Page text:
In order to protect the investment that you have in your home, it’s necessary to perform some annual and routine checkups before the winter months come into full swing. The following list will help keep your utility bills to a minimum and protect your investment. Cold-weather home safety and maintenance is important to keep up with.
Furnaces and Heating Systems:
Have a heating and air conditioning technician perform an inspection on your furnace. This inspection involves ensuring that the system is in good repair, is clean, contains new filters, doesn’t leak carbon monoxide, and is reaching its best manufacturer rated efficiency. Chimneys should also be cleaned.
Windows and Entrances:
Be sure to check the caulking and weather stripping around windows and doorframes. If the existing caulk is cracking or in poor condition, it will be necessary to reapply the caulking or weather stripping.
Near the end of fall, make sure to clean all of the debris from your gutters. Downspouts should deposit water runoff at a minimum of three to four feet from the home.
Disconnect garden hoses, drain your lawn sprinklers, and drain outdoor faucets. If your home isn’t equipped with frost proof faucets, then turn off the shutoff valve from inside your home. Water in pipes can freeze and burst from the expanding ice.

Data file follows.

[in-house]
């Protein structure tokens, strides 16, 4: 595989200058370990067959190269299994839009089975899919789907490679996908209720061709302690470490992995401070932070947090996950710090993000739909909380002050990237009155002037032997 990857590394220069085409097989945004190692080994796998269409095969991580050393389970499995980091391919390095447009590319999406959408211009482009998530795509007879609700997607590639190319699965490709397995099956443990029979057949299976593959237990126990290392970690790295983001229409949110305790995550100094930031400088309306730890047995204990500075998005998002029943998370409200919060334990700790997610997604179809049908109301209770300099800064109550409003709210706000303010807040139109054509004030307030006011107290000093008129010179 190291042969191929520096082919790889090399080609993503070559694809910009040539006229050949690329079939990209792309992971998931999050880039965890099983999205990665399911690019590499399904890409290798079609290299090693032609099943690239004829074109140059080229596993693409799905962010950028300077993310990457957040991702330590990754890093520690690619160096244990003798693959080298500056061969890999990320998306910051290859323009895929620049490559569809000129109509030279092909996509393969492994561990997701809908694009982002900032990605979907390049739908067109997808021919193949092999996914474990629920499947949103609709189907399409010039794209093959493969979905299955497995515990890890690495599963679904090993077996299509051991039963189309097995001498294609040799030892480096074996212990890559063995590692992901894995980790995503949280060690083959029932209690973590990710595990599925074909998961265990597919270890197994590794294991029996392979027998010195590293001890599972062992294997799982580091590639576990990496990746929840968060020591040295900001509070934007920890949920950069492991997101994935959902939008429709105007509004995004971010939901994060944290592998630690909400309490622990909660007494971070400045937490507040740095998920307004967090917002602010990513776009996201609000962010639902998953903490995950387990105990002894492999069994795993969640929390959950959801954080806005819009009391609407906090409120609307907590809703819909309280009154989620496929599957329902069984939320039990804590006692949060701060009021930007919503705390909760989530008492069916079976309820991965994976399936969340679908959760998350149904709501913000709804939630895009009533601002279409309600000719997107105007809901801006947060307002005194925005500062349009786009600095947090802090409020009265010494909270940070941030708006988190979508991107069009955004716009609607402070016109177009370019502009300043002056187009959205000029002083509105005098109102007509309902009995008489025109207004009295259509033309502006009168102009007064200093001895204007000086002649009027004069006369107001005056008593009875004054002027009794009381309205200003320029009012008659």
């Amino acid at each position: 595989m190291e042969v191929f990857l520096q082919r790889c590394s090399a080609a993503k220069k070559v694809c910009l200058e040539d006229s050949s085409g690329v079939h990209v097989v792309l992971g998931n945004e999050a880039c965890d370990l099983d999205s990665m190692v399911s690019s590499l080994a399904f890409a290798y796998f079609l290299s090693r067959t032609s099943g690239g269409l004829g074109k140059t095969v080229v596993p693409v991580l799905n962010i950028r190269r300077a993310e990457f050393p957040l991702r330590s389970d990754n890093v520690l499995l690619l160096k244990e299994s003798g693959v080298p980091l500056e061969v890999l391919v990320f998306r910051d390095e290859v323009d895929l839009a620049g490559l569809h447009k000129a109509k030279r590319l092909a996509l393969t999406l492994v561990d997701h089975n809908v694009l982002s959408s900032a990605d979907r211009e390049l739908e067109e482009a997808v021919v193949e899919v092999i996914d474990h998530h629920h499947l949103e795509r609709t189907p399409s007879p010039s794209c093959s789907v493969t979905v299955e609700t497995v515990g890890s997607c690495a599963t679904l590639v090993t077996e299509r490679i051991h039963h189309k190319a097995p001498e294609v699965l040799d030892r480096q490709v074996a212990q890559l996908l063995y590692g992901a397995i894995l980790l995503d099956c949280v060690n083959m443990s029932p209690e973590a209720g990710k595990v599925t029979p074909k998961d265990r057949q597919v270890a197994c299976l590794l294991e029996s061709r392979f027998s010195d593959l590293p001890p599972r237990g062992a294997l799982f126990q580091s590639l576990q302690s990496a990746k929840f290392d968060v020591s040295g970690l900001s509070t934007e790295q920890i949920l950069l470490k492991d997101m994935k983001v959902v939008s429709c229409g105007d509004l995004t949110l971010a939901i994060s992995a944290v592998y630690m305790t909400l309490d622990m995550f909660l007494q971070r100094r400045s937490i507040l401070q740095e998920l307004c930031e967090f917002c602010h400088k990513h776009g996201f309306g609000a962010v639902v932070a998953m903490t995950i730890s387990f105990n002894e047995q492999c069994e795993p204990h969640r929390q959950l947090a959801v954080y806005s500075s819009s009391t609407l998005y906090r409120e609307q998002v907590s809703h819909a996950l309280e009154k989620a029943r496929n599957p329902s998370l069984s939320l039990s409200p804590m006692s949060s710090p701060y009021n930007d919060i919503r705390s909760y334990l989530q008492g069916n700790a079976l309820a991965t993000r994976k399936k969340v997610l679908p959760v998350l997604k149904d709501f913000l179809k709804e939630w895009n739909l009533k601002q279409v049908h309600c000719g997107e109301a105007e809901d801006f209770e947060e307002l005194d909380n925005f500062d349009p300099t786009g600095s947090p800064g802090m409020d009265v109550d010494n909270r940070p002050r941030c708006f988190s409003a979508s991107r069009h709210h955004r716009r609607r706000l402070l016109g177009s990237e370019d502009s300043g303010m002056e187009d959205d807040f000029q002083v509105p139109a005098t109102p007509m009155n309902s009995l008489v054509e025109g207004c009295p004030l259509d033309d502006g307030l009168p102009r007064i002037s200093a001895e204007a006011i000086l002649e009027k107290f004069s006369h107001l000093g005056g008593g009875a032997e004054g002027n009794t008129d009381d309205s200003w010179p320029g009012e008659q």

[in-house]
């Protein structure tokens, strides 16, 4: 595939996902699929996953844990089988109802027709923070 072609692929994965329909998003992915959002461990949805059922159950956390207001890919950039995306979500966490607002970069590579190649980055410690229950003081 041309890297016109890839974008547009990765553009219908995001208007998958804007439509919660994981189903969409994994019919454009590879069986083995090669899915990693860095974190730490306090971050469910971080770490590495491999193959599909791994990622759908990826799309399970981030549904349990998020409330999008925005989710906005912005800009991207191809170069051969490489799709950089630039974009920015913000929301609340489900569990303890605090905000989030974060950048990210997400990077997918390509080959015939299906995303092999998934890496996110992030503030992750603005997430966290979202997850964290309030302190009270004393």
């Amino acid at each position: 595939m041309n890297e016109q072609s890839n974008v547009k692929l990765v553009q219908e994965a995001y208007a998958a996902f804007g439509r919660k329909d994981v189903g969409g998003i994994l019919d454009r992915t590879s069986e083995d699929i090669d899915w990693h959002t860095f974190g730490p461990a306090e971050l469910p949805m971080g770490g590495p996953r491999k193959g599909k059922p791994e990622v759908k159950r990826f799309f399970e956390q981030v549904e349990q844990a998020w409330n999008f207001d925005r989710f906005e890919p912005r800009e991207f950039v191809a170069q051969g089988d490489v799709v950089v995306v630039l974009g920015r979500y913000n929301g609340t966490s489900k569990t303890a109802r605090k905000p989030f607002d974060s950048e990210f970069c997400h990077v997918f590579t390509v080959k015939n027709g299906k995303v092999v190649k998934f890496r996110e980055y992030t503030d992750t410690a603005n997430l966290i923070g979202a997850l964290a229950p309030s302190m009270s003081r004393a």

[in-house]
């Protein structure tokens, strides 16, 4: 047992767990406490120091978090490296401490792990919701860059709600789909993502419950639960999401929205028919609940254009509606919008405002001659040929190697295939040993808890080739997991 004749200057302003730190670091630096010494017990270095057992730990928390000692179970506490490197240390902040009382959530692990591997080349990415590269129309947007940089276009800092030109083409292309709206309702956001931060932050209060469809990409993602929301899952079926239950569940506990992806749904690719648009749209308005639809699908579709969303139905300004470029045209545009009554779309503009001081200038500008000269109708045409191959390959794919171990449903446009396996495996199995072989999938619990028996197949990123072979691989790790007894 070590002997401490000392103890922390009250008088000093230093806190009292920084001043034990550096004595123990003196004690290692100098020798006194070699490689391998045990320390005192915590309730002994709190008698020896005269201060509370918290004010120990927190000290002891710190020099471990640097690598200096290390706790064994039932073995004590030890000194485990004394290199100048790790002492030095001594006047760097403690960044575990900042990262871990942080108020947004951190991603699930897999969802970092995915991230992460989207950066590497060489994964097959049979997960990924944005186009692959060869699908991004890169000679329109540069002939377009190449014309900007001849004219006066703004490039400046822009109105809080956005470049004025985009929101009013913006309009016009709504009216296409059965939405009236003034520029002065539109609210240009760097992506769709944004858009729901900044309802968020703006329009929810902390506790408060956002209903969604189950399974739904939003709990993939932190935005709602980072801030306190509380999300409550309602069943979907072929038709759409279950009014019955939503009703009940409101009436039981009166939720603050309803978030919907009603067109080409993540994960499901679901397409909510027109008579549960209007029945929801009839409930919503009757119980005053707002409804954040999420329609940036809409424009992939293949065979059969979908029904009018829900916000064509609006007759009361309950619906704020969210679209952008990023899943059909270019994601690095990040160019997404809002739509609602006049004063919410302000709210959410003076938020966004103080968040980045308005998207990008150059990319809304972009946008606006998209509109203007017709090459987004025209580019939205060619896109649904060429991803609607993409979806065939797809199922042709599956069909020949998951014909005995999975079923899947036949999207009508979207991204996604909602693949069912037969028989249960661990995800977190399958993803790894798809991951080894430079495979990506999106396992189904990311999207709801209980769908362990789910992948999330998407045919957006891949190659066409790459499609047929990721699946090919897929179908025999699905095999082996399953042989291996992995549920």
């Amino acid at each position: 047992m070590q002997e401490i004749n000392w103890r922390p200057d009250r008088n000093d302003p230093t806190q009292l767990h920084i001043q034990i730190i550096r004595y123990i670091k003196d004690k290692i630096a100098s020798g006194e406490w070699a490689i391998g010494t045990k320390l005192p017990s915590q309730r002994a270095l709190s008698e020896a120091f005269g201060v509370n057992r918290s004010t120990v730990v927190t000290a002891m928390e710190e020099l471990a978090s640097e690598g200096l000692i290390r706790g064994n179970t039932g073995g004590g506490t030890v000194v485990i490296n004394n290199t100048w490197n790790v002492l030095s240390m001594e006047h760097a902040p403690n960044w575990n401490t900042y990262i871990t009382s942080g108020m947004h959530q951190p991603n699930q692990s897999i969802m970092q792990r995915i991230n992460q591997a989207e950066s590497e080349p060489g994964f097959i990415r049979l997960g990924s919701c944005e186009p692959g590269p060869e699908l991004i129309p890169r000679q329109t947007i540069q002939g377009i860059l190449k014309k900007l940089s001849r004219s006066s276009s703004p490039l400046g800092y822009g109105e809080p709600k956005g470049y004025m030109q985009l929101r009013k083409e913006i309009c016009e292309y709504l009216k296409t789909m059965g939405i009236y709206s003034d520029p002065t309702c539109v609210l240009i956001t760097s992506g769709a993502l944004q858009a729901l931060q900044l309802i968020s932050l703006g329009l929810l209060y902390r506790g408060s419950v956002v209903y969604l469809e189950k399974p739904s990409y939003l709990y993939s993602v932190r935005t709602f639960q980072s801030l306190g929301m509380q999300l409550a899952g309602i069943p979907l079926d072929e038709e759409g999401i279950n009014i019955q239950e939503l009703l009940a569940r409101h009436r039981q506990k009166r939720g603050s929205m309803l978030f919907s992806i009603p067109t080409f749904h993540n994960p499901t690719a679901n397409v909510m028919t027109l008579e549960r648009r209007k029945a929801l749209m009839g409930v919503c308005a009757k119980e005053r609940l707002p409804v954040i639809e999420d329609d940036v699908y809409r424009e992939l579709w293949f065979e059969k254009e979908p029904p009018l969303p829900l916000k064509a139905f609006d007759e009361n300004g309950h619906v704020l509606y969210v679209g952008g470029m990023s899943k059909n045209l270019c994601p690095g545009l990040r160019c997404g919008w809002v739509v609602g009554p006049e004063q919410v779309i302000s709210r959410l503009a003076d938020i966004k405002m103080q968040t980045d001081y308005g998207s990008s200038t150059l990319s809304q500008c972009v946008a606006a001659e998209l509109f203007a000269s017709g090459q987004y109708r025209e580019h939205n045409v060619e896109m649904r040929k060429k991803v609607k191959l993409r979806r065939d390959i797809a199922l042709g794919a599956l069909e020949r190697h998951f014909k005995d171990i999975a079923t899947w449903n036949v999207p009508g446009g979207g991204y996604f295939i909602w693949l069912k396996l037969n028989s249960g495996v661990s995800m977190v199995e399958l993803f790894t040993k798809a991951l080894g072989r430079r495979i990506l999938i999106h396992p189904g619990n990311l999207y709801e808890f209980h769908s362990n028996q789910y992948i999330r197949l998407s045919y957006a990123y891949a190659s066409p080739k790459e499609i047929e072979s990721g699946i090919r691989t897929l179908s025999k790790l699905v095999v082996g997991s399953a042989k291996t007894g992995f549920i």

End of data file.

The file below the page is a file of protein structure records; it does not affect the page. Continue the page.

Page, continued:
Lawn Equipment and Winter Essentials:
Be sure to drain the gas from your lawn mower and other gasoline powered machinery used in the summer months. Allow the equipment to run until all the gas is used and the carburetor is empty. Gasoline can decompose during winter months and cause difficulty when starting the equipment at the beginning of summer. Stock up on ice-melting products as well.
Be sure that you have enough insulation in the attic and duct work coming from the furnace. If ductwork is not properly insulated or well-connected, a heating unit can lose as much as 60 percent of heated air before it reaches the vents.
Be sure to check the vent behind your dryer. It should be clear of any lint or objects, reducing the event of a fire.
Check the batteries in your smoke alarms and be sure that they are in proper working condition.
This post was written by Hauptman, O'Brien, Wolf, & Lathrop